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See discussions, stats, and author profiles for this publication at:https://www.researchgate.net/publication/336020317Provocative Promotion: Naelofar Hijab Violating Cultural Sensitivity?Article· July 2019DOI: 10.35631/IJEMP.26003CITATIONS0READS2,7361 author:Some of the authors of this publication are also working on these related projects:Perceptions on Halal and Toiyyib Supply Chain among Cinnamon and Ginger producers in Interior Sabah.View projectInternational Marketing: Culture and peoplesView projectZuraidah JamrinUniversiti Malaysia Sabah (UMS)6PUBLICATIONS34CITATIONSSEE PROFILEAll content following this page was uploaded byZuraidah Jamrinon 06 May 2021.The user has requested enhancement of the downloaded file.
23PROVOCATIVE PROMOTION: NAELOFAR HIJABVIOLATING CULTURAL SENSITIVITY?Zuraidah JamrinUniversiti Malaysia Sabah, Malaysia(Email: firstname.lastname@example.org)Accepted date: 09-12--2018Published date: 08-07-2019To cite this document:Jamrin, Z. (2019). Provocative Promotion: Naelofar Hijab ViolatingCultural Sensitivity?International Journal of Entrepreneurship and Management Practices,2(6), 23-38.DOI:10.35631/IJEMP.26003__________________________________________________________________________Abstract:The implementation of a marketing strategy without cultural sensitivity in mindcan result in unintentionally offending or alienating the new target market, which can leadto a drop in sales – or worse. The purpose of this paper is first to explore how promotionaladvertisement with cultural sensitivity can cause a misfit in marketing strategy for fashionindustry’s specific market. Causing the promotion turned provocative. It could be moreadvantages for a marketer to be able to fully utilize intrinsic and extrinsic strengths whileavoiding the market predecessor threat, simultaneously utilize available opportunities andliberalize weaknesses despite putting too much effort to eradicate. Secondly, a specificexecution technique used in analyzing the case by adopting the 7 Ps marketing mixed intoan inductive single-case study on Naelofar Hijab’s provocative promotion. The findingshows the core strategy in promotion fashion industry is promoting via social media consistofpopularityengagement,Outfit-Of-The-Day(OOTD)approach,andutilizationofpersonnel status as media social active user established strong consumer foundations. Whileexecution of runway show faced five challenges, but successful event may uplift brandidentity. As far as the adoption of a single-case study is concerned, this could create biasesthat can affect the final product in terms of reliability, validity and generalizing. However,Erikson (1986) stated, the general lies in the particular, and Flyvberg (2006) stated thestrength of a single example is underestimated in its contribution to scientific progress. In aspecific and growing sub industry, this single case study is reasonable to believe that itcould be considered as a representative case of companies of the time and its findingssufficientlyingeneral.Significantly,thefindingcouldguidemarketerstowardsunderstanding the market sensitivity, and if there is a need to modify the marketing strategyfrom offending the new target market.Keywords: Promotion, Fashion Show, Cultural Sensitivity, Hijab__________________________________________________________________________Volume: 2 Issues: 6 [June, 2019] pp.23-38]International Journal of Entrepreneurship and Management PracticeseISSN: 2600-8750Journal website: www.ijemp.com
24Promotional Strategy Versus Social Media“However you choose to define cultural sensitivity, what it comes down to is theawarenessthatculturaldifferencesandsimilaritiesbetweenpeopleexist–without placing any judgment on whether the cultural disparity is positive ornegative, better or worse, or right or wrong. This is a crucial challenge formarketers to take on when adapting their marketing strategy to suit a foreigncountrytheywishtoexpandinto.Implementingamarketingstrategywithout cultural sensitivity in mind can result in unintentionally offending oralienating your new target market, which can lead to a drop in sales – or worse.”(Henderson, 2016)Early the years 2018, the Malaysian Muslim headscarves or hijab empire and entertainmentworld was bombarded with a shocking videos, pictures updated in media and social mediaon the controversial Neelofar’s new product launching. She’s a Malaysian celebrity withmillions of fans. “Every time she appears on screen, her adoring fans immediately rush tobuy whatever she might have chosen to wear that day–including her headscarves”(Mayberry, 2015). The launching that took place in ZOUK, a night club in Kuala Lumpur,released Neelofa’s special line of headscarves called Be Lofa shawl and Be Lofa Turban.This was her fourth collection by Naelofar Hijab brand name.Neelofa or Noor Neelofa Mohd Noor is a stunning 29 years old Muslim beauty queen, TVhost, actress, presenter and entrepreneur with 1.4 millions followers on Twitter, 2.2 millionon her Facebook account (Mayberry, 2015) and 5.5 million on her Instagram (Malaysiakini,2018). She’s also a savvy entrepreneur and the face of fashion firm for Naelofar Hijab brand,one of her family owed company under the NH Prima International Sdn Bhd. Coming from abusiness oriented family, it was a matter of time that Neelofa would eventually become anentrepreneur herself.As an actress, she had a passion in fashion industry. In the time, where most actressesinvolve in fashion, beauty and health products businesses, Neelofa set up her business withher own label. She was going through her own personal transformation and among thoseactresses decided to dress more modesty as a Muslim women within the entertainmentindustry. Along with it, she decided to share her natural progression in her interest withshawls. Although, her modesty attires may not be genuine requirement of Muslim attire, herfashion line was accepted well by the market when it was launched in 2014 especiallyamong her Muslim women fans in Malaysia, Singapore, and Brunei. She was succeeded increating a new stage of fashion lines for her young and active ladies fans crossing thenation’s borders.Provocative Promotional AdvertisementThe word provocative derived from the word provoke define an action that make peopleangry. Provoking may resulted into the feeling of anger, annoy, infuriate or irritate forsomeone who felt provoke. It may create respond of outrage and upset. However, adjectivelythe word provocative also define as arouse and stimulating. Particularly, if the word use inpersonality attire, the meaning may vary from alluring, inviting, seductive, and perhaps sexy.That later, create the tantalising feel on provoked peoples. Whereas promotional that derivefrom the word promote, from the context of marketing defined as a marketer-controlledcommunication to stimulate immediate audience response by enhancing the value of anoffering for a limited time. Generally, the idea of sales promotion whether it is consumerpromotion or trade promotions expected return effect than can be measured through productsales, coupon redemption, and perhaps other consumer response within a limited time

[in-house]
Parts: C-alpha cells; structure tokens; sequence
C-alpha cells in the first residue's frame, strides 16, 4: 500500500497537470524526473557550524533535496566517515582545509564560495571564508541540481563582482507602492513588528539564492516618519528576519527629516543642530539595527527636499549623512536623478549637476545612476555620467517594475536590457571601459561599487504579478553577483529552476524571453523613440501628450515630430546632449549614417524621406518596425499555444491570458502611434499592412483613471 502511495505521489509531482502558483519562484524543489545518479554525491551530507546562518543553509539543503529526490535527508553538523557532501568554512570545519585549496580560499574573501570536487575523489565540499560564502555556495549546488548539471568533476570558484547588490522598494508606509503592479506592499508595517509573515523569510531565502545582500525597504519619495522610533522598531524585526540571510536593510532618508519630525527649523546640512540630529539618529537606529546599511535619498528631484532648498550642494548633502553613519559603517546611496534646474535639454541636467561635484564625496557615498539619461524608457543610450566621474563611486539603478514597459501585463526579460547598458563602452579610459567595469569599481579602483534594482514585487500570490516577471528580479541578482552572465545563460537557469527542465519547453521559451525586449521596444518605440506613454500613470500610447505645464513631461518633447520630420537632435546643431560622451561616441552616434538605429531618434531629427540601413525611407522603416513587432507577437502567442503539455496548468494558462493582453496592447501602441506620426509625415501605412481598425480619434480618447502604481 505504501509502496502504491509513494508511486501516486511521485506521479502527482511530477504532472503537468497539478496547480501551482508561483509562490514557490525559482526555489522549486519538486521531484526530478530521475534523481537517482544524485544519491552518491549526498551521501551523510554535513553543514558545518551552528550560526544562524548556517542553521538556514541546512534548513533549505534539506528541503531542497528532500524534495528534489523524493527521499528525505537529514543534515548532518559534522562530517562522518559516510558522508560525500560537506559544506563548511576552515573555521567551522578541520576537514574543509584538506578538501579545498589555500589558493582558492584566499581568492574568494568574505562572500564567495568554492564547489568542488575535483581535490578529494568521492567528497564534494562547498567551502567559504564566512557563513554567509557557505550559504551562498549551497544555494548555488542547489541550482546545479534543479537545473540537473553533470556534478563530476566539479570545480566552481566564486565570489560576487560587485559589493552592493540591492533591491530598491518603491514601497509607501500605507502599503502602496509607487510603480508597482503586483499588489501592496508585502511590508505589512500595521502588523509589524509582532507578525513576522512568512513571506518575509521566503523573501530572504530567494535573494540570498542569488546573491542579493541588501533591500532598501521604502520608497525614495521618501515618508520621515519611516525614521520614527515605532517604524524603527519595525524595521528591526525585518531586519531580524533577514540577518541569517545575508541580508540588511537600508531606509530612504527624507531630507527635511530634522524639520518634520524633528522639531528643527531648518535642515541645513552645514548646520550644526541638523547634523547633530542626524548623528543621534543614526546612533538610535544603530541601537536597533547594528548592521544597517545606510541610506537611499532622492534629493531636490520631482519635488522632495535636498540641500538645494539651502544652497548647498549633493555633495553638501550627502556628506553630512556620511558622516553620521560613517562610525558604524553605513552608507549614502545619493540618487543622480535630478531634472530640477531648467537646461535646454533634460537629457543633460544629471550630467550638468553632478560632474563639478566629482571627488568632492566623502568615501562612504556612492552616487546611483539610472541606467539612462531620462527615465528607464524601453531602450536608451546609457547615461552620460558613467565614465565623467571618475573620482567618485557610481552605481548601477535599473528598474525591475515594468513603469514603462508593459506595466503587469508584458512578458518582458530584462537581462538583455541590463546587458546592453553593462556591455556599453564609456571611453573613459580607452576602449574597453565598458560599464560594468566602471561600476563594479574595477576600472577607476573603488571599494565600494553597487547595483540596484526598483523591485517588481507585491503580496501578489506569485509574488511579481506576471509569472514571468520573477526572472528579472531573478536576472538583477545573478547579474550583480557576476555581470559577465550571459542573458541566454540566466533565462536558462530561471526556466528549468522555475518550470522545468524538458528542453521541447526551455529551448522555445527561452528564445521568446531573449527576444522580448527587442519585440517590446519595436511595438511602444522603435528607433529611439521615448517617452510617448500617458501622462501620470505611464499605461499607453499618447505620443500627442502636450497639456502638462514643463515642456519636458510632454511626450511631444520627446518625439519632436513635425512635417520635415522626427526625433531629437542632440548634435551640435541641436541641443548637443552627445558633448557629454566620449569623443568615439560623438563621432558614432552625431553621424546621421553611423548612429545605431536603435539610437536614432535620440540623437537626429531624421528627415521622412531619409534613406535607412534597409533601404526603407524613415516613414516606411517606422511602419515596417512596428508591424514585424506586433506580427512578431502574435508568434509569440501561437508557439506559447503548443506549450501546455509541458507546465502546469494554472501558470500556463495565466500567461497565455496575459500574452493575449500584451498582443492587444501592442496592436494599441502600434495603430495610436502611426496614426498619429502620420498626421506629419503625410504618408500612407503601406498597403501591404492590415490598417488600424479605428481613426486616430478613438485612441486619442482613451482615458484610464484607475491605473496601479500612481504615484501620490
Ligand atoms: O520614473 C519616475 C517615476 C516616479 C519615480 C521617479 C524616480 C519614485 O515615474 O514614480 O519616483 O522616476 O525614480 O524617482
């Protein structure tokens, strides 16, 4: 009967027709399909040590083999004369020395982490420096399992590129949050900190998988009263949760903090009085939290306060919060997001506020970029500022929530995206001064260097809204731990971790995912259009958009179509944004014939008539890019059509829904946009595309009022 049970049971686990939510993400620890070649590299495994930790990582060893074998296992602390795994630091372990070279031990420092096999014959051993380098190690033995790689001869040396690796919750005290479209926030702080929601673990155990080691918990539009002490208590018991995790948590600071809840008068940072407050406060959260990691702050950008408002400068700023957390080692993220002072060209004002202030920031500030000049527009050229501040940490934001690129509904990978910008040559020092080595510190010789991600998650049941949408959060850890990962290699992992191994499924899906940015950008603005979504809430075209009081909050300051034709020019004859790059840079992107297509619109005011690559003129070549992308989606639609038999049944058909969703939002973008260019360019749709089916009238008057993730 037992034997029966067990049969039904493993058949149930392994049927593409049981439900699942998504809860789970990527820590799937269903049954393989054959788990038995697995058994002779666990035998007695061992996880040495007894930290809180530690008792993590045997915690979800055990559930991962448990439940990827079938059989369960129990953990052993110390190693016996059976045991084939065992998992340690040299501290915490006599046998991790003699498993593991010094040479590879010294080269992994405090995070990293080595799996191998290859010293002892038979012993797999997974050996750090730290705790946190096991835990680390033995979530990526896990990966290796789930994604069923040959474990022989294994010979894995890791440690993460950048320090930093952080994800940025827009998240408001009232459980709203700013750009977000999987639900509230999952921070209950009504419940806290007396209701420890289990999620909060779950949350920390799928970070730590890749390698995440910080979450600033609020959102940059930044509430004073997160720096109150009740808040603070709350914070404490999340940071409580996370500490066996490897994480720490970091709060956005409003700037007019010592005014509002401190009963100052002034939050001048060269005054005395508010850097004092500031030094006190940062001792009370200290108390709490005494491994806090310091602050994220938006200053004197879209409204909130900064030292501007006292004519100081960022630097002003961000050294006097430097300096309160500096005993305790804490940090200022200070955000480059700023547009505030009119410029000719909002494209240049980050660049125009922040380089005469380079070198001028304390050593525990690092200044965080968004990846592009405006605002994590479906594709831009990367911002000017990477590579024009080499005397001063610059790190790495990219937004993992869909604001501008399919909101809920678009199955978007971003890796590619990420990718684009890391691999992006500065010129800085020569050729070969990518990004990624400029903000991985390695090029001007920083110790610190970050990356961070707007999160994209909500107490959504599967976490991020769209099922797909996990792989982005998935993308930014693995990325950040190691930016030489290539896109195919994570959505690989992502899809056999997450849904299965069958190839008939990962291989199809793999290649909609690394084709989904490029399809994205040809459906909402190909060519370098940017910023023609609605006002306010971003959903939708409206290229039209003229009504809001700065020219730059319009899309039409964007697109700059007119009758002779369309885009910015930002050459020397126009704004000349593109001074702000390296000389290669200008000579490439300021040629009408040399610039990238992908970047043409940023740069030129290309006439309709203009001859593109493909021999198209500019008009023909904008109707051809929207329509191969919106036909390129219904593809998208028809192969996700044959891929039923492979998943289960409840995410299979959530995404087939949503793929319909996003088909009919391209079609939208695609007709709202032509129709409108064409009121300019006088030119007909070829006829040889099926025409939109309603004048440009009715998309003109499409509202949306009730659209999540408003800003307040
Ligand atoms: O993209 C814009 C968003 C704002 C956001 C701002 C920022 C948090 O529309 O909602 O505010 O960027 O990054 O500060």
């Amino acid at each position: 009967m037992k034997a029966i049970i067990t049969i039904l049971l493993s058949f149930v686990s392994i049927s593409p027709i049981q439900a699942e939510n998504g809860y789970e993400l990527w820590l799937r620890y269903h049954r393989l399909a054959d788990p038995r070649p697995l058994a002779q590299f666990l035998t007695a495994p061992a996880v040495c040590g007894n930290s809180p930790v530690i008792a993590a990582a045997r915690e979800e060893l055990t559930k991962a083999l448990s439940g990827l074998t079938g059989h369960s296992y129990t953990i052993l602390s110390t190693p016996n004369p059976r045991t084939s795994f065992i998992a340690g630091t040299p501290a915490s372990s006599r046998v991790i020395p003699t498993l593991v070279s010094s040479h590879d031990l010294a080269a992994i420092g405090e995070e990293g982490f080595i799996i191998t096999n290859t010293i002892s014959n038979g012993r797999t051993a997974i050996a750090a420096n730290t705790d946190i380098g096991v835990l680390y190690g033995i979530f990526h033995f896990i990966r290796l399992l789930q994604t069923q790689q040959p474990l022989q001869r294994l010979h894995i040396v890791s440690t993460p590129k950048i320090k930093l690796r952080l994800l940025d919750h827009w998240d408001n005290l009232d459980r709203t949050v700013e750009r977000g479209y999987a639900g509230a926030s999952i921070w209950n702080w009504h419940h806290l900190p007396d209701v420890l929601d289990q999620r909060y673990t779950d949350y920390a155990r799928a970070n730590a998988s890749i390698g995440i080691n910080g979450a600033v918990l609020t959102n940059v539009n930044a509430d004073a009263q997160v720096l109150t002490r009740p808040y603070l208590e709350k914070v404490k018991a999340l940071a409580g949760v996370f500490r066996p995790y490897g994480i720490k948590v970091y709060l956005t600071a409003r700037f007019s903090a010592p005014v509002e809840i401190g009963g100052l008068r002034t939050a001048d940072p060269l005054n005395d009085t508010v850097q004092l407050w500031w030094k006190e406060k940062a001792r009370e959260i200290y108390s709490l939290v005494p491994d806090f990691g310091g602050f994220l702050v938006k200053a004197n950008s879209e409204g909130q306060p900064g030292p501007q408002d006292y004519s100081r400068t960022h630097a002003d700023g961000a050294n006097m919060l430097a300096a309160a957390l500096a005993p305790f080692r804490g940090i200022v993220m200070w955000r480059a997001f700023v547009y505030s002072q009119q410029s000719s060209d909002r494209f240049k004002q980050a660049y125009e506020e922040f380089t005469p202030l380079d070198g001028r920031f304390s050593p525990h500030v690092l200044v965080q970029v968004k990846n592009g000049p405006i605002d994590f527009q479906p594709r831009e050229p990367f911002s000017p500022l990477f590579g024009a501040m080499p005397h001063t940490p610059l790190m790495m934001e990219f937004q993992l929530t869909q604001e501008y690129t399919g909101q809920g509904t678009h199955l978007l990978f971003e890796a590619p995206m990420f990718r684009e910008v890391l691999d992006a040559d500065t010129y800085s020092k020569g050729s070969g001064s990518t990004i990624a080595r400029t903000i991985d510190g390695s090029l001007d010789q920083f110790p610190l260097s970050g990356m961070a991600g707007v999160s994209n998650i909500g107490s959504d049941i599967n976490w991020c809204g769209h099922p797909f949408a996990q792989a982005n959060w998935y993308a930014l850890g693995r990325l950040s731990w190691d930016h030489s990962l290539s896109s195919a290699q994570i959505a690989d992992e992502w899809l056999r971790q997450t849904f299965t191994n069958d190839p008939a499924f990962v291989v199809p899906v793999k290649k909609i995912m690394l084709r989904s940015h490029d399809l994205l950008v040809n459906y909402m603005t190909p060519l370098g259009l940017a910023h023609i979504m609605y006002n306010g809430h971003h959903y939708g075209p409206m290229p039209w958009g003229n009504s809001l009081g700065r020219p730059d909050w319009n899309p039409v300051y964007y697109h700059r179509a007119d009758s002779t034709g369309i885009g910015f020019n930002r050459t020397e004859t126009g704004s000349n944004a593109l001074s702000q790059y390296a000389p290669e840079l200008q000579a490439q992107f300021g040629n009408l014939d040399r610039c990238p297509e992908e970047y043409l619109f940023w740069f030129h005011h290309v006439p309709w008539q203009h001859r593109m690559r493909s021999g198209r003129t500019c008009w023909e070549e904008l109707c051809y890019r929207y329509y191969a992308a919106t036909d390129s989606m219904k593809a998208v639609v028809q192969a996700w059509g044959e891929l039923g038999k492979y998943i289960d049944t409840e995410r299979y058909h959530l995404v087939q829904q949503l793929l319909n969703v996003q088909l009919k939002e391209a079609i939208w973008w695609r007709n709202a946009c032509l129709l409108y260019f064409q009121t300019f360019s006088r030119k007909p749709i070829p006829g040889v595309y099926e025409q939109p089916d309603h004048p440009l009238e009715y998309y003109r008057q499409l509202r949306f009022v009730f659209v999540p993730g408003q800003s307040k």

25promotion. Therefore, provocative promotional can be seen as the idea of using techniquesof displaying provoke material in advertisement for the purpose of promotional to createsales responses based on infuriating consumer’s or tantalizing technique about the existenceof product in market. However, this technique may not always successful and triggernegative responses affecting the product initial promotion ideas. The following cases haveuses provocative promotional purposely or unexpected.In1994,whenBenettonchangedtheirclassicglobalmarketingadsstrategyintoaprovocative ad, they created continues debate over whether global ads can succeed. “Do youplay safe?” ask an advertisement for Benetton Sport system, picturing Elekton eye guards onone page and a condom on the other. A different ad juxtaposes an Asolo climbing boot witha picture of Jesuscrucifixion(“Do you play alone?”). Another ad combines Kastle skis withphotos of German and American Olympic athletes giving Nazi and black power salutes in1936 and 1968 (“Do you play race?”). These ads are undeniably provocative. Many peoplefind them offensive. However they build on Benetton’s experience. Those controversialimages give the retailer worldwide recognition despite modest advertising budgets. Theybenefits convinced Benetton to stick with the provocative ad campaigns for the company’sclothing stores as well as its sporting goods (Guardian, 2011). Today, almost every Benettonadvertisement portrayed the controversial images is naturally accepted as their uniquepromotional strategy.In 2002, All India Womens’s Democratic Association (AIDWA) lodged a complaint withHindustan Lever Ltd. (HLL) about their offensive ads. The advertising is blatant in theirstrategy by openly denigrated a majority of Indian people with the dark skinned populace.The women’s association appealed to the National Human Rights Commission alleging thatthe ad demeaned women. AIDWA objected to three things: (1) the ads were racist, (2) theywere promoting son preference, and (3) they were insulting to working women. Theassociation stated, “The way they portrayed the young woman who, after using Fair &lovely, became attractive and therefore lands a job suggested that the main qualification for awoman to get a job is the way she looks”. The Human Rights Commission passed AIDWAcomplaints to the Ministry of Information and Broadcasting, which said the campaignviolated the Cable and Network Act of 1995, stated no advertisement shall be permittedwhich “derides any race, caste, colour, creed and nationality” and “Women must not beportrayed in a manner that emphasized passive, submissive qualities and encourages them toplay a subordinate secondary role in the family and society”. After a year-long campaign ledby AIDWA, HLL discontinued two of its television advertisements for Fair & Lovelyfairness cold cream in March 2003. Shortly after pulling its ads off the air, they launchedFair & Lovely Foundation, vowing to “encourage economic empowerment of women acrossIndia” by providing resources in education and business to millions of women “who, thoughimmensely talented and capable, need a guiding hand to help them take the leap forward(Cateora, Gilly, & Graham, 2013). Although AIDWA’s campaign against fairness creamsseems to have modest impacts on changing the advertising message, it has not slowed thedemand for fairness creams. Moreover, HLL new campaign of economic empowerment ofwomen, add a glitter hope for women equality with male populace in India.Dianoux and Linhart (2009) in their study to understand the reasons for advertisement to usenudity images in European advertising paint ad campaign concluded, nationality in theEuropean context does not significantly influence attitude toward nudity in advertisements.This confirm the previous study by Hoeken, et.al (2007) findings, that people’s preferencesfor several variables vary but not according to nationality and the value hierarchies of people